Information architecture

OK, you’re developing a web site. You want clear and consistent organisation of your content, understandable labelling, well-structured navigation and efficient searching systems? You need an Information Architecture .

How? Here how. (don’t see these as linear tasks, pick and choose, do when needed. And most importantly, communicate and iterate).

Content organization

Get the content organised. Scribble content headers on cards, spread them out on a table and ask your users to sort ‘em. This will tease out the ways in which users how users expect to find content or functionality. Using cluster analysis and expert insights, the card sorting exercises will help construct an organisational schema for the site. Appropriate taxonomies can be developed with an intuitive labelling system.

Site map

Start thinking about customer journeys. How will customers travel through the site. How will their goals be realised. A map will begin to take shape. Combined with the content organisaiton you are building boxes and lines. A site map is taking shape. Cool. Now lets think in parallel about the interaction design.

Scenario modelling

Done consumer research? Marketing guys talking segmentation? Cool! They’ll help with personas and scenarios. We’ll think in terms of real customers to articulate archetypal customer journeys. These are expressed in the form of “stories,” which are brief narratives that capture the essential functional features of customer journeys. The stories will be written in such a way that they can be prioritized and estimated against and are the language the development team will use to deliver software functionality. But I’m getting ahead of myself.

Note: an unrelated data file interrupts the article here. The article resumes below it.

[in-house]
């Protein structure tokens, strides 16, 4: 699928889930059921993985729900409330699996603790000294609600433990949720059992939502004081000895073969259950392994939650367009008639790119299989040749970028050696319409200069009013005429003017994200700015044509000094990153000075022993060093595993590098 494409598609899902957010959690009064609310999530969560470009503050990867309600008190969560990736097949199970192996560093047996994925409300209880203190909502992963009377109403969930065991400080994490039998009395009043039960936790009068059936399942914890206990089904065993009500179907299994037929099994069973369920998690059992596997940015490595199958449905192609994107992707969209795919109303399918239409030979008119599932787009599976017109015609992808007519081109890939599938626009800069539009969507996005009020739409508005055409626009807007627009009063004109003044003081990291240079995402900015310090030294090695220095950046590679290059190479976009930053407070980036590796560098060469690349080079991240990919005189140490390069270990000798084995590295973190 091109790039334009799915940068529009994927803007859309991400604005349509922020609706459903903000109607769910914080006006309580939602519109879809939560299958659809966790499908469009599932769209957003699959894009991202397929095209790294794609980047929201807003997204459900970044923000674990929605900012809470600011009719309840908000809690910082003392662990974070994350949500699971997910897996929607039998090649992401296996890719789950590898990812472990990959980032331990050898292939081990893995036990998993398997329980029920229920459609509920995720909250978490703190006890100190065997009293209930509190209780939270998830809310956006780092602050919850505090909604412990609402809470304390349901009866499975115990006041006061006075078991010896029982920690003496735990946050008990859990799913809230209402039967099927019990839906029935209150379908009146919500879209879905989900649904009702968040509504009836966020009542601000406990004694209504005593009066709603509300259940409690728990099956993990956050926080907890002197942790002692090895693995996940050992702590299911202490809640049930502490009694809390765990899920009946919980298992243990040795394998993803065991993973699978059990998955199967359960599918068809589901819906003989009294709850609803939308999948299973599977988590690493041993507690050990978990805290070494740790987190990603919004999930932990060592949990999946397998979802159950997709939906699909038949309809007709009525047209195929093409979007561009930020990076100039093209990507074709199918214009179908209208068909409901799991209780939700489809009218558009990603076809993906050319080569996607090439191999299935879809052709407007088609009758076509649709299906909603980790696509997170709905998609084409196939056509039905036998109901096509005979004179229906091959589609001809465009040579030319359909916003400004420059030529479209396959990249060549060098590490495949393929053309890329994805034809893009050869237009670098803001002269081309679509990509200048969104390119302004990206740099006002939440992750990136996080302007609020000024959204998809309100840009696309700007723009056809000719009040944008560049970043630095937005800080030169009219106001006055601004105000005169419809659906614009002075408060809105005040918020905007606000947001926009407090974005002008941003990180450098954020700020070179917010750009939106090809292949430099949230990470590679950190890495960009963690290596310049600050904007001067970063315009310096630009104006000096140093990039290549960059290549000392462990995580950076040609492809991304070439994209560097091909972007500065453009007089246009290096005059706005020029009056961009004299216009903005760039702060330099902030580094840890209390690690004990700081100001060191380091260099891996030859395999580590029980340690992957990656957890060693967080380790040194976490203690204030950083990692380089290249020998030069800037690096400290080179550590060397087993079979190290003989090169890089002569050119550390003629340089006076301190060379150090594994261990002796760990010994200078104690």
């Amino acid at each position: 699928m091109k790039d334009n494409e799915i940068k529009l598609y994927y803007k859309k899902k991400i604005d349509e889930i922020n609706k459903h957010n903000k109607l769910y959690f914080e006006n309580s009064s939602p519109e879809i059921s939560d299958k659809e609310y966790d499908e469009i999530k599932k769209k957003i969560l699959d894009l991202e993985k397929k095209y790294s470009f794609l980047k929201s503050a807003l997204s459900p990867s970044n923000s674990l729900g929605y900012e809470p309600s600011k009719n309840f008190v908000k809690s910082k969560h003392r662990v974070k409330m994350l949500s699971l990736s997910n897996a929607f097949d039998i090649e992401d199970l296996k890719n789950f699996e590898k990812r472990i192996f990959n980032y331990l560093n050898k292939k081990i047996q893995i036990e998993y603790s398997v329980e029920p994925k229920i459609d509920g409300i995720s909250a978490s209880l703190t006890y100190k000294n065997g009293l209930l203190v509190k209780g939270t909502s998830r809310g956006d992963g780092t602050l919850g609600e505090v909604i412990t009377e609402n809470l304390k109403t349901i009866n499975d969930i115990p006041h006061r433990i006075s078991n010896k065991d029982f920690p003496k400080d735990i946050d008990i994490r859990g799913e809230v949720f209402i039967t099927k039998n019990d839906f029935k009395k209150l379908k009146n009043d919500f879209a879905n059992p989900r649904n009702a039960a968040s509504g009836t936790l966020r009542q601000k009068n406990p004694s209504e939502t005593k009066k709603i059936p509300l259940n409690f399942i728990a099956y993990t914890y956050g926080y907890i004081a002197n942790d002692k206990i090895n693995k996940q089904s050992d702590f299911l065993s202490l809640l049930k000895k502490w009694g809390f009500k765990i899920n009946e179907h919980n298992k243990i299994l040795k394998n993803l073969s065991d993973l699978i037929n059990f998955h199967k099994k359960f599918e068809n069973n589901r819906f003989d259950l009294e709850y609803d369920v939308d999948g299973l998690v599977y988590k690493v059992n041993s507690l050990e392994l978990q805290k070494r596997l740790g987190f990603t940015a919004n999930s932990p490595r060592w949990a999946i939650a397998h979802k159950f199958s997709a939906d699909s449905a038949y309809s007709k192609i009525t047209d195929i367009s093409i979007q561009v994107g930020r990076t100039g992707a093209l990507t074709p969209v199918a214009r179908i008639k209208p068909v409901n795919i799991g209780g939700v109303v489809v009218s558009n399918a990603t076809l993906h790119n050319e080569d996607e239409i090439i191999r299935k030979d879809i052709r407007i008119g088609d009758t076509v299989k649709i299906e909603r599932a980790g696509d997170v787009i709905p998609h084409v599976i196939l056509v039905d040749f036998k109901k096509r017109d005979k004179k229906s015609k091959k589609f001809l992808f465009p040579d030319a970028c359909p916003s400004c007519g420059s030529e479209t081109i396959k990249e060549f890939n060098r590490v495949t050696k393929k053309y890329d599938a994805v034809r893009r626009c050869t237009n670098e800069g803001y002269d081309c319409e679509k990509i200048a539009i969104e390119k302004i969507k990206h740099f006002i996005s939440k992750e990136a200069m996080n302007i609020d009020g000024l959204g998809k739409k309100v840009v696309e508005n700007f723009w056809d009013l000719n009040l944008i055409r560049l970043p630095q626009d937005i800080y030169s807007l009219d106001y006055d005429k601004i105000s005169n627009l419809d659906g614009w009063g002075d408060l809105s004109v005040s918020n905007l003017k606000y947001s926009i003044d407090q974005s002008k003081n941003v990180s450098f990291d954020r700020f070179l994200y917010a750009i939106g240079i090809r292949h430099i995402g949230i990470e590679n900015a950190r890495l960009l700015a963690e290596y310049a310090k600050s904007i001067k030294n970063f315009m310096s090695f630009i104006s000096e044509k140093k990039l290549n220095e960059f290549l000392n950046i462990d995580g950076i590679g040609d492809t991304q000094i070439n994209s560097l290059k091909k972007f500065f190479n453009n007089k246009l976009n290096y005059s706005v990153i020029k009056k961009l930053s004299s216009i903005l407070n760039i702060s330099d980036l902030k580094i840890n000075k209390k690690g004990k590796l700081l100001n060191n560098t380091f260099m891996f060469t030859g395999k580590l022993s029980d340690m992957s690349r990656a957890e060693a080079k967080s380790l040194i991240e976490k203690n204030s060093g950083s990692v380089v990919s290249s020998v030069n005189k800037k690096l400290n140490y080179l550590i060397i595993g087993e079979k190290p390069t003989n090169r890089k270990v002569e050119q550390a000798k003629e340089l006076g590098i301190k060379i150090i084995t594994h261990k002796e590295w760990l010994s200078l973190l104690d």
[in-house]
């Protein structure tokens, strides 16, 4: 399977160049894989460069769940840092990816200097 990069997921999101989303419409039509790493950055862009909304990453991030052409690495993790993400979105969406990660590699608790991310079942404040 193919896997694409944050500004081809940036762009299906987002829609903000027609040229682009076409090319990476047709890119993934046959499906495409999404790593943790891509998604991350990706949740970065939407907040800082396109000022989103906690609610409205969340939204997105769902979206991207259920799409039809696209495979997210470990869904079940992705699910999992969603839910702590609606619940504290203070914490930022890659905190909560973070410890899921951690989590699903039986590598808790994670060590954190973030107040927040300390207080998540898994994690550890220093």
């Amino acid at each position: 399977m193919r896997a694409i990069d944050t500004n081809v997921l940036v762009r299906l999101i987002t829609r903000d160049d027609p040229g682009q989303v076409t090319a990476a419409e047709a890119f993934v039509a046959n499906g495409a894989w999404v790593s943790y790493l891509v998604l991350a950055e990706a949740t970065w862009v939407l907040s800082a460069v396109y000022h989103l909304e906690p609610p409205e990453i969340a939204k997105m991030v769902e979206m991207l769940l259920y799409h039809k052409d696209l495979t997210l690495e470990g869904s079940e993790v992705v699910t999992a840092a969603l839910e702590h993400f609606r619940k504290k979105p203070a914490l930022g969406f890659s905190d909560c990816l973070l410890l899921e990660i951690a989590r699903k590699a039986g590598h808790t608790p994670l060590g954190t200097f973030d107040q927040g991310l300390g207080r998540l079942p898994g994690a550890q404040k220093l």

Task analysis and user flows

I’ll delve back into the Human Factors tool kit that my PhD waffled on about and whip out that old HF staple, Task Analysis. Do a task analysis to assess the frequency, flexibility, and criticality of tasks and to identify required content. Customer goals are decomposed into component tasks, providing an understanding of the interactions between task components, interface elements and affordances for application design. From these, user flows can be created, identifying the process links, navigation and content structures that are necessary to support specific user tasks. This will allows the process flow to be effectively mapped, translating the customer journeys identified during the scenario modelling stage of the project into specific web pages. Phew!

Lo-fi wireframe prototype

We want to validate the Information Architecture and to explore high-level page designs, so we’ll create wireframes (AKA storyboards – that’s what the film industry guys use to explore their stories… AKA lo-fi prototype but prototype has technical associations and who uses lo-fi in their everyday language? Oh, it’s low fidelity). These are typically line drawing illustrations of pages mocked up in graphical or presentation software, and are intentionally simple to enable rapid modifications to be made. They can be presented to customers during customer testing and also enable the team to express their ideas in an easily comprehensible format rather than complex functional and technical requirements documents that often confuse or obscure usability goals.

And that’s it.

Iterate, iterate, iterate. Communicate, communicate, communicate. And you’ve an IA to be proud of.